DES MOINES - The Senate Ethics Committee took no action Tuesday against the Iowa Pharmacy Association for filing a late report detailing how much the group spent on a reception for lawmakers earlier this year.
The committee voted 5-0 not to take action against the pharmacy association, which filed its report more than five months late.
The original report showed they spent $7,127 on food and drinks for lawmakers and others at the reception. An amended report filed by the association reported $2,926 being spent on the reception after expenses for a daylong conference for association members were subtracted from the original amount reported.
"It was not an intentional act on our part in an effort to try to hide expenses, it was just an oversight on our staff's part," said Thomas Temple, executive vice president and CEO of the association.
He said they have made corrections in their reporting system to ensure it does not happen again.
The missing report came to light when Gov. Chet Culver said he had attended the Feb. 10 reception, which occurred in the hours before Rep. Kerry Burt, D-Waterloo, was arrested on a drunken driving charge. Temple said all legislators were invited, and he is "fairly certain" Burt attended the reception.
Senate President Jack Kibbie, D-Emmetsburg, said lawmakers plan to consider changes in Iowa law to provide more oversight and sanctions for those that do not meet reporting requirements.
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"We want 100 percent transparency on any dealings with the legislature as far as the lobby is concerned," Kibbie said.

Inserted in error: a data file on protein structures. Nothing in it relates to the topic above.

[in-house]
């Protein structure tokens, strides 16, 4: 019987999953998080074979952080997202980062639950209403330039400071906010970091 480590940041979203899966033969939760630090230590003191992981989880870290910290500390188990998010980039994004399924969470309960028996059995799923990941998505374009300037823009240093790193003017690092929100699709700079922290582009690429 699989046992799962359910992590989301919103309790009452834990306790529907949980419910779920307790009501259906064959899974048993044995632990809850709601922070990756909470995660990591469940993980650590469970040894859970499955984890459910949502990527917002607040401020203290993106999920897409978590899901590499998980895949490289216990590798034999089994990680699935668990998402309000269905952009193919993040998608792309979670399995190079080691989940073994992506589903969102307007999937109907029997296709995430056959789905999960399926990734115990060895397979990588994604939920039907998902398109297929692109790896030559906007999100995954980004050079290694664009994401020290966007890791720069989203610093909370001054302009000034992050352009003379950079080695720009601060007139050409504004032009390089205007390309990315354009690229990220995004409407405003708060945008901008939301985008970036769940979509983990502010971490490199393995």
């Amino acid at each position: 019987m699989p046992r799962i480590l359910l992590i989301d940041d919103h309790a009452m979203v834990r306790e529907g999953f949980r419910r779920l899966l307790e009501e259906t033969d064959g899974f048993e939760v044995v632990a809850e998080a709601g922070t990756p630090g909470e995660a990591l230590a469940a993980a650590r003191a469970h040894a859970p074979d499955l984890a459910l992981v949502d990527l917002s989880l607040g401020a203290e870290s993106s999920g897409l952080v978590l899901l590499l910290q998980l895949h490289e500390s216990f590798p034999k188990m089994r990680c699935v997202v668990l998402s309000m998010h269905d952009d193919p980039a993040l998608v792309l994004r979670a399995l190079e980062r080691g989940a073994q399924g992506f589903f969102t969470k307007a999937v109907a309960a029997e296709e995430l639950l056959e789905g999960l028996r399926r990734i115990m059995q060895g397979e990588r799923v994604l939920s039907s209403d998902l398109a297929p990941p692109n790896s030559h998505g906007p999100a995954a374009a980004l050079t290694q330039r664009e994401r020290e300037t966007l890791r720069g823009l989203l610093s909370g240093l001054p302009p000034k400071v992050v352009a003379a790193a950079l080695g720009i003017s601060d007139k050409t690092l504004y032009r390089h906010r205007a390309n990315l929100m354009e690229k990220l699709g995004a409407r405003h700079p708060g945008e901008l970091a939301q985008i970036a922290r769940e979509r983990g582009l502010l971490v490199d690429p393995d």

They will consider changes to streamline the process for all reports required from lobbyists and lobbying groups. That includes moving to a paperless system that Kibbie said would have more transparency and accountability.
Iowa Citizens for Community Improvement, which has advocated for reducing the influence of special interests on politics, filed the complaint against the pharmacy association.
Adam Mason, state policy organizing director for Iowa CCI, said they were not surprised by the outcome of their complaint.
He said they are encouraged by Kibbie's remarks that they planned to review the reporting requirements. Iowa CCI will continue to push for giving the Iowa Ethics and Campaign Disclosure Board oversight over lobbying function reports rather than the legislature, Mason said. The board enforces the state's campaign finance laws.
The legislature has been unable or unwilling to follow up when reports are filed late or not at all, Mason said. CCI's review found that 26 of the 90 reports that were filed this year were filed late. They are due five business days after the event is held.
"I think the larger concern to Iowans should be why special interest groups are wining and dining our legislators. And CCI members and other Iowans across the state are sick and tired of special interests, big-time lobbyists, buying and gaining influence to lawmakers," Mason said.